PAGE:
any evidence.  Therefore, why does this provision exist?  This
provision is a Trojan Horse that will open later, once trademark
interests have expanded the realm of administrative procedures, as
contemplated in e.g. paragraph 168: "We are persuaded by the wisdom of
proceeding firmly but cautiously...After experience has been gained
with the operation of the administrative procedure...the question of
extending the notion of abusive registration to other intellectual
property rights can always be re-visited."  It should be rejected.

Regarding the expansion of the set of TLD's.  Paragraph 310 is wholly
without merit.  I'll just point out some of the best parts.

(i) is technically challenged.  I am intimitely familiar with the
technical operation of the Domain Name System, having authored some of
the software in BIND, and having set up and run a reliable set of
worldwide SLD servers for CORE.  There is no technical problem with
having hundreds, thousands, or ten thousand top level domains.  Today
we have a single second-level domain that contains several million
entries, served in fact by largely the same set of servers that also
provide the root domain -- and the domain name system works fine.
This is a complete bugaboo, exacerbated by the amazing non-sequiter in
the last sentence, which somehow confuses the root servers which serve
online name-lookups with the Shared Registry System that arbitrates
new registration requests within a single TLD.

(ii) is also specious; it claims that we now have "competition"
in domain registration because five entities are engaged in a trial
in which they each send money to Network Solutions.

(iii) somehow suggests by hundreds of words of circuitous language
that some words mean more to humans than other words.

(iv) refers to the useless suggestion that ".sex" be somehow made a
ghetto which sexually related materials are forced into and which
minors are somehow prohibited from entering.  Neither half of this
proposal is remotely legal or constitutional in many jurisdictions,
nor would either half be a good idea.  It's not clear why WIPO refers
to it, except as a strawman for the uninitiated.

Paragraph 310 completely ignores the free expression "way of viewing
the question" as it enumerates ways of viewing the question of having
more TLDs.

Paragraphs 315-320 do not relate at all to the question of whether
additional TLDs should be created; instead it focuses on cases
where people have registered misspelled or similar names in .COM.
It's not clear what these are doing in this section at all, other
than to provide someplace for trademark holders to gripe about
domain names.

Paragraph 321 quotes someone from a company that "I am spending more
money on Internet-related issues than I am on consumer products piracy
in the United States, and that really is unbalanced in my view."  What
this has to do with other TLDs is unspecified.  This company's
spending is unbalanced in my view as well -- they should stop trying
to "keep the domain name register clear of names registered by others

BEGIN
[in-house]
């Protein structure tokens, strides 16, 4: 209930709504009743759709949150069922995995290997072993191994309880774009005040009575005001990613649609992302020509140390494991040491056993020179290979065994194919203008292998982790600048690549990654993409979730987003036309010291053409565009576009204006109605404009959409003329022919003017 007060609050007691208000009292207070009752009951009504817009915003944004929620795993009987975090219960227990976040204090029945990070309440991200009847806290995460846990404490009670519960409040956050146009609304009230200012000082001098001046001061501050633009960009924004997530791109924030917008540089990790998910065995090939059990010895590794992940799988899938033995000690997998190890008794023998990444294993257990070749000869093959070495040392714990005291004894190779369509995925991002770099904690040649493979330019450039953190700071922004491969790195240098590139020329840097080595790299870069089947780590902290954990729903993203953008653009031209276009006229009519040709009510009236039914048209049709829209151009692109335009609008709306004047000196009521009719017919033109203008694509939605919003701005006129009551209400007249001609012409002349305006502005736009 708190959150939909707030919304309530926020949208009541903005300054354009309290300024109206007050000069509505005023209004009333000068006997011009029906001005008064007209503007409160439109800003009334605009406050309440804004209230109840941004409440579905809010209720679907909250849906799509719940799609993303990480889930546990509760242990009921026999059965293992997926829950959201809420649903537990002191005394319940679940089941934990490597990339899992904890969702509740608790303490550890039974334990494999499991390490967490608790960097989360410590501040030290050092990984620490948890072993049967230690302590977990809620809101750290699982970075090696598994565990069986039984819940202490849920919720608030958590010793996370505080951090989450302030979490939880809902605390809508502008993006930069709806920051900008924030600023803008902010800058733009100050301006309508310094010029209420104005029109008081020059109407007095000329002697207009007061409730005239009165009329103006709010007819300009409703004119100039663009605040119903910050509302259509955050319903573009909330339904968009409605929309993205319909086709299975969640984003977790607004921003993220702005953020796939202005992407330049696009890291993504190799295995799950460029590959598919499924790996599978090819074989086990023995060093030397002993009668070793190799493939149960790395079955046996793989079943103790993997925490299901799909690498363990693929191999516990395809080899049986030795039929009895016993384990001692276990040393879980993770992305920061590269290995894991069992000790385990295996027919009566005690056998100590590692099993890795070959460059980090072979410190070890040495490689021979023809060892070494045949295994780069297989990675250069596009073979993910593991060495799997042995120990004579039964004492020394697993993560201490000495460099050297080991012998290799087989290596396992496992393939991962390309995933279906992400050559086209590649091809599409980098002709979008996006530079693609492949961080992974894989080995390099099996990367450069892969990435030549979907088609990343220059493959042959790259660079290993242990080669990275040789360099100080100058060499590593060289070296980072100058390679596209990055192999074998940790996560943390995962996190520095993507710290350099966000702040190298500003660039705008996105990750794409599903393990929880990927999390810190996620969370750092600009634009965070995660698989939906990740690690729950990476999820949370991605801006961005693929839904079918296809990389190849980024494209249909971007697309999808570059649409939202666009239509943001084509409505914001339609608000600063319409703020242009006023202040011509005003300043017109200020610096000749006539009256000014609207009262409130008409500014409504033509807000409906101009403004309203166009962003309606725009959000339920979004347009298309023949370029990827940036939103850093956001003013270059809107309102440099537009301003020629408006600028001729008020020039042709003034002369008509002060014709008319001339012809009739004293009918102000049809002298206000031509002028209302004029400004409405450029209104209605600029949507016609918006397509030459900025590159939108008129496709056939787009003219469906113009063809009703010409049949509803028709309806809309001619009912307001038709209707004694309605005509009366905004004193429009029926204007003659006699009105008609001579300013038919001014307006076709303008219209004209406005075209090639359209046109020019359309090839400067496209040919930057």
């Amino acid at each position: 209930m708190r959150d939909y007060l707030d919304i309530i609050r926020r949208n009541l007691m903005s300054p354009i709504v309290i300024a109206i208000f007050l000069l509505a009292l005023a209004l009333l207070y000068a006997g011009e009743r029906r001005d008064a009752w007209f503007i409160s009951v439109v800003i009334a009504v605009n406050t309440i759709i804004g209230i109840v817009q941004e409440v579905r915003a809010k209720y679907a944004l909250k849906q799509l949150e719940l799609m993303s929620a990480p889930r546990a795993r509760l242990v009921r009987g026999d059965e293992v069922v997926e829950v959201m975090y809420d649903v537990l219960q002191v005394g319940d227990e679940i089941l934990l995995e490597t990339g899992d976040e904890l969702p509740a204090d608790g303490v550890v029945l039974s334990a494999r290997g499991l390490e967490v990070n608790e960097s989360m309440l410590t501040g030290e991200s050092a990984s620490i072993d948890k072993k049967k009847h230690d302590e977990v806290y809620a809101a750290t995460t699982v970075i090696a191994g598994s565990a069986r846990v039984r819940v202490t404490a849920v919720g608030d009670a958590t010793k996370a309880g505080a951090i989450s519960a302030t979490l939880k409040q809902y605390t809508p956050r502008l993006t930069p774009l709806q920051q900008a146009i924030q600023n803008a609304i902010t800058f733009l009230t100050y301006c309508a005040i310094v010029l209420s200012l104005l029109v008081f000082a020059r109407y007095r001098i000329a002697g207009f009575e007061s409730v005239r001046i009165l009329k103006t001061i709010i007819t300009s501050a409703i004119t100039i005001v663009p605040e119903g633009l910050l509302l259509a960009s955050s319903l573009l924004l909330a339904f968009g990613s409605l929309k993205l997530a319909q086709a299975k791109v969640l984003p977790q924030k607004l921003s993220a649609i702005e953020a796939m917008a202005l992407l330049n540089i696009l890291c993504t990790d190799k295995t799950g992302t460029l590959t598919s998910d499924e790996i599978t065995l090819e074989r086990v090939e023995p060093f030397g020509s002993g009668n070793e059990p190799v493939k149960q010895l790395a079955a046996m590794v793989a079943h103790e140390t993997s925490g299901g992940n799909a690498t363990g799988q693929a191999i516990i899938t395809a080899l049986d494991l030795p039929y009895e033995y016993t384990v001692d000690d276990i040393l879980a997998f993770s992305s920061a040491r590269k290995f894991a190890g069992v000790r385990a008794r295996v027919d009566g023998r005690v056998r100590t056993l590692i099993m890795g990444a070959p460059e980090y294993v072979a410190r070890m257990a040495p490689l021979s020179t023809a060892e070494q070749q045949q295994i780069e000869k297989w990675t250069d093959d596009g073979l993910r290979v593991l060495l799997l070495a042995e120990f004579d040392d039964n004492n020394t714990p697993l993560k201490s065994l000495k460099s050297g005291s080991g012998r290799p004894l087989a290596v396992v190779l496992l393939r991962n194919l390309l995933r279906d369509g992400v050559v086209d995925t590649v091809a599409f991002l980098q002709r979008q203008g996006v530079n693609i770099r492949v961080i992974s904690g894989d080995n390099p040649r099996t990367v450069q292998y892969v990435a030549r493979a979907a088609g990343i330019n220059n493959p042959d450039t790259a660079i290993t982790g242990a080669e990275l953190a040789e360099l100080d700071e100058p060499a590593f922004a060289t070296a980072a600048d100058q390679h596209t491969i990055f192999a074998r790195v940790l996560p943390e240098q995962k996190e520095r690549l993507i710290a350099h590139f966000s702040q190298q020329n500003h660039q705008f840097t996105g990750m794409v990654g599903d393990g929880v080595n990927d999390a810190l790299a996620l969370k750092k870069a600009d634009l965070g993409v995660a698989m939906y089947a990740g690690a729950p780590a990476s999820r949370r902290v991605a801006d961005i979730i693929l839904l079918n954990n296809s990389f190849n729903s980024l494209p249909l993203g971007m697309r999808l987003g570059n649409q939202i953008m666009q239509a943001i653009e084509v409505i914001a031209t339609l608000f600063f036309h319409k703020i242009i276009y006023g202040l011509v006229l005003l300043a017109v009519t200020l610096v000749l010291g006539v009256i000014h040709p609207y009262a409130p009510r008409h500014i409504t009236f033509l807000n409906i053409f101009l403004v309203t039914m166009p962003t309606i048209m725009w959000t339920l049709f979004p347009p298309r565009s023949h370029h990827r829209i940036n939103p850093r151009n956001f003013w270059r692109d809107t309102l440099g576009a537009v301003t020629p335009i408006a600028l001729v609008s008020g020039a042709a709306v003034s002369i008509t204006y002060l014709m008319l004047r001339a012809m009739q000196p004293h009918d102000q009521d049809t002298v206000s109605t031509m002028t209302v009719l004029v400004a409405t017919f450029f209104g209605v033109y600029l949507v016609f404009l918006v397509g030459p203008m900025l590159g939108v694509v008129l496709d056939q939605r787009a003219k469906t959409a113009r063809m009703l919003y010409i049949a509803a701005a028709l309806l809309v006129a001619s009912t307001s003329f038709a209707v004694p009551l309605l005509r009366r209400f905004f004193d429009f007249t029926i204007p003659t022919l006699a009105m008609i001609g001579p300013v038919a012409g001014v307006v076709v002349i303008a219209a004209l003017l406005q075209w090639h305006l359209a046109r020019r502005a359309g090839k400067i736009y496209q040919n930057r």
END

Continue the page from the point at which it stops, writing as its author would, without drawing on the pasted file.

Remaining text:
incorporating our famous trademarks".  No wonder it gets expensive,
when you are trying to enforce rights in the courts which were not
granted by the enabling legislation.  Trademarks do not grant a
company the right to prevent all other speakers from using the marks;
only to prevent confusion with a product or service.  By the way, this
company is of course another Tom or Dick with "famous trademarks" that
deserve special protection.  In their opinion.

Paragraph 323 slantedly refers to trademark owners as "victims of
domain name abuse", while ordinary citizens who lost their legitimate
domain names due to abuses by trademark holders were merely affected
by companies who "resorted to defensive practices that those
commentators find undesirable".  I find the entire WIPO proposal
not only undesirable but also abusive.

In summary, this entire section provides no particularly strong
rationale for limiting the set of new TLDs.  It makes no case
that intellectual property protection would be harder with more

In fact, the lack of a large number of TLDs has created most of the
problems which the WIPO Report seeks to address.  But the WIPO authors
are too blinded by the large-company ideal of one-mark-one-owner to
be able to see the real benefits provided by an open market in 
domain names that would permit hundreds or thousands to share the
same second-level mark without confusion.

Paragrpah 348-350 refers to "keyword" systems such as Netscape's.  In
fact I believe that Netscape implemented this system in an attempt to
obtain some of Network Solutions' revenue windfall for itself.  As a
CORE member, I proposed to Netscape that they should charge NSI
millions of dollars per year to keep the feature in their browser that
looks up unknown domain names in NSI's proprietary ".COM" domain.
Instead, perhaps after a fruitless sales call on NSI, Netscape decided
to implement *their own* database of names that companies would have
to pay to register in so that browser users would be able to easily
reach the companies.  No wonder it has the same perceived problems
as the domain name system -- it attempts to reproduce it, just
for another party's benefit.


	John Gilmore
	PO Box 170608
	San Francisco, California, USA  94117
	+1 415 221 6524	voice
	+1 415 221 7251	fax